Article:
Providing a client’s name upon confirmation of a booking – is it a GDPR breach?

By NUBSLI | Published on 18 June 2019

Members across the UK have brought to our attention that LanguageLine Solutions has recently taken the decision to withhold client names from the booked interpreter. NUBSLI do not endorse this practice and have written to LLS to express our concerns; a copy of the letter is below.


The National Union of British Sign Language Interpreters (NUBSLI) represents BSL/English interpreters and translators working across the UK.  Two matters have recently been brought to our attention by several of our members and they have asked us to contact you on their behalf to address these.

The first issue is that LanguageLine Solutions has recently taken the decision to withhold client names when confirming bookings with freelance interpreters, citing GDPR compliance as the reason.  Whilst we appreciate your concerns, we would advise that the provision of client names is not in breach of this legislation, but that it is essential for the interpreter whose services have been contracted to know this information in advance.

Interpreters accept or decline assignments based on a number of factors and knowing who the client is a crucial one.  The information can allow them to identify in advance reasons why it might not be suitable for them to accept the assignment, e.g., conflict of interest, known language discrepancy, previous/ongoing professional relationship from other assignments, etc.  Whilst you are suggesting that, should a reason be identified, the interpreter has the right to withdraw at the of assignment, we would suggest this is too late and leaves the client without vital communication support.

GDPR clearly explains that data sharing should be handled on a “need to know” basis and sharing data with those who need to know is not a breach of the regulations.  We cannot envisage anything an interpreter may do with the name of a client that would constitute mishandling of personal data.  If you could explain exactly which part of the GDPR regulation you are concerned about, we can be more specific in terms of finding a resolution.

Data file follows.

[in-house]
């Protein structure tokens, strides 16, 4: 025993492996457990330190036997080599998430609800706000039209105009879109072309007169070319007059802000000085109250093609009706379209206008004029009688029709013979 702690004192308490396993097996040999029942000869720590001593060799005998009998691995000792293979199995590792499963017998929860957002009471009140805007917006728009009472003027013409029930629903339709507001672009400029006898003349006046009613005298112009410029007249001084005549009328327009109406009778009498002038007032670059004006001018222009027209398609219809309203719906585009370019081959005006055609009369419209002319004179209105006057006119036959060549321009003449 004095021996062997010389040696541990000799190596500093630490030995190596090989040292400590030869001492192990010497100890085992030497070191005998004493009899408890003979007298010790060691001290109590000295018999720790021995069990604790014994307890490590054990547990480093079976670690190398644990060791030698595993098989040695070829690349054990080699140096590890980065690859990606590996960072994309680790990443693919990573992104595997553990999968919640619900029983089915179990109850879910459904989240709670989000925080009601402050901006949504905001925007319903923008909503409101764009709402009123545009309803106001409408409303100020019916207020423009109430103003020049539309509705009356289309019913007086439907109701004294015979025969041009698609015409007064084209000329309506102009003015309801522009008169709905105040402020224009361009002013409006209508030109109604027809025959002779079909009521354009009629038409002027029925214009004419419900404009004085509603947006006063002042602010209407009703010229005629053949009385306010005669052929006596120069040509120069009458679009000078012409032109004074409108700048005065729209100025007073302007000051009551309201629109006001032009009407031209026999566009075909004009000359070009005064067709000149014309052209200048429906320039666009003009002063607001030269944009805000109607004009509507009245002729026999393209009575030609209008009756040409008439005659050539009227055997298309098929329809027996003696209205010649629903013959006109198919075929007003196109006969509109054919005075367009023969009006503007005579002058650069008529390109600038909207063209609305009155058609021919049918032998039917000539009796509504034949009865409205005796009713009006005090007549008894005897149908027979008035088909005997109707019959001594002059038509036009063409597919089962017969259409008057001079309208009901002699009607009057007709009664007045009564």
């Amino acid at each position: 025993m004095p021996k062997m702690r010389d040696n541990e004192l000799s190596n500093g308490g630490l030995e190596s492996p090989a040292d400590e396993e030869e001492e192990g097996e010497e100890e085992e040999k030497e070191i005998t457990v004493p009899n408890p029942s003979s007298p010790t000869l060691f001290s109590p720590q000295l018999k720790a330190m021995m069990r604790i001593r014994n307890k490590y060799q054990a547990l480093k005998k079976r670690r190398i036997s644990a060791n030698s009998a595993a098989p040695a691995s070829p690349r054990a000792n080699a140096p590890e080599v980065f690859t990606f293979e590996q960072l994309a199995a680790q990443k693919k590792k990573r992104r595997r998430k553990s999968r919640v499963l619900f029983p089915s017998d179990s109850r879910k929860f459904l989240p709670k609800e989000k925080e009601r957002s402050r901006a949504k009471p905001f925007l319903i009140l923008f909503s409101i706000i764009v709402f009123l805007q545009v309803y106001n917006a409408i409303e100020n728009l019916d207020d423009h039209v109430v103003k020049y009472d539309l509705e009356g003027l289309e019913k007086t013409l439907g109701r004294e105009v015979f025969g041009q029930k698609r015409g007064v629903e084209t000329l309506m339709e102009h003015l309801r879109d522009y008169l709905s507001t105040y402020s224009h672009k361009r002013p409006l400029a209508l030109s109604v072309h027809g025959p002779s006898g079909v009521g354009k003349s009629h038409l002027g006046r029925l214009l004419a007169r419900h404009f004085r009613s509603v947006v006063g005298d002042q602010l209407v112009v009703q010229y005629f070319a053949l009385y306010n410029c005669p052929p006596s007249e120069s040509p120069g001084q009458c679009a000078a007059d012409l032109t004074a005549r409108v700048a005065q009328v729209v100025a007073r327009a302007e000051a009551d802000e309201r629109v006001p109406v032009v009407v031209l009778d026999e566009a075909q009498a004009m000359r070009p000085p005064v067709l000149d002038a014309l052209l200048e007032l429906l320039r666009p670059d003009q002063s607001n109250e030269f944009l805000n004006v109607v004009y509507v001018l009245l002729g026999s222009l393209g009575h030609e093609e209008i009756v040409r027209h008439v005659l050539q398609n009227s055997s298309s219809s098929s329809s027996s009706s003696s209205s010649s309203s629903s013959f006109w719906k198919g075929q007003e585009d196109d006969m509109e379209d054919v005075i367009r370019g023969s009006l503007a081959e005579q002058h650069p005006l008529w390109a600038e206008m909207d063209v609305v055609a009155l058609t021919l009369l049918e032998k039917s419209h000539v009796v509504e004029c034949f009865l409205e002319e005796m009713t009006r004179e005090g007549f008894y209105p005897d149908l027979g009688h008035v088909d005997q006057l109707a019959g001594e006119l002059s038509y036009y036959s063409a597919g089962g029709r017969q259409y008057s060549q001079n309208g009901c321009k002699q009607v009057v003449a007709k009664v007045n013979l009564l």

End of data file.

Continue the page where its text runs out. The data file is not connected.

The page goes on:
The second issue members are concerned about is your policy on interacting with clients, or rather not interacting with them.

NUBSLI has seen advice issued by NHS England specifically relating to spoken language interpreters working with victims of trafficking, and it appears that this is now being issued as a blanket policy by yourselves.  We would suggest that this is unnecessary, as well as ill-advised.

Sign language interpreters work with clients with a wide range of communication needs, often with idiosyncratic use of language and limited language proficiency.  It is therefore vital that we are able to engage with clients prior to interpreting sessions to determine their needs and preferences, to ensure there is a language match, and that an appropriate service can be provided.  Indeed, our Code of Conduct and Best Practice Guidelines state that this is what the ethical practitioner must do.

Your new policy places sign language interpreters in direct conflict with their codes of conduct and makes it impossible for them to work.

As the advice from NHS England was in relation to spoken language interpreters working with victims of trafficking, we would ask you to retract this for sign language interpreters.

We look forward to receiving a response at your earliest convenience.


NUBSLI will continue to correspond with LanguageLine Solutions and will provide an update when the matter has been resolved.

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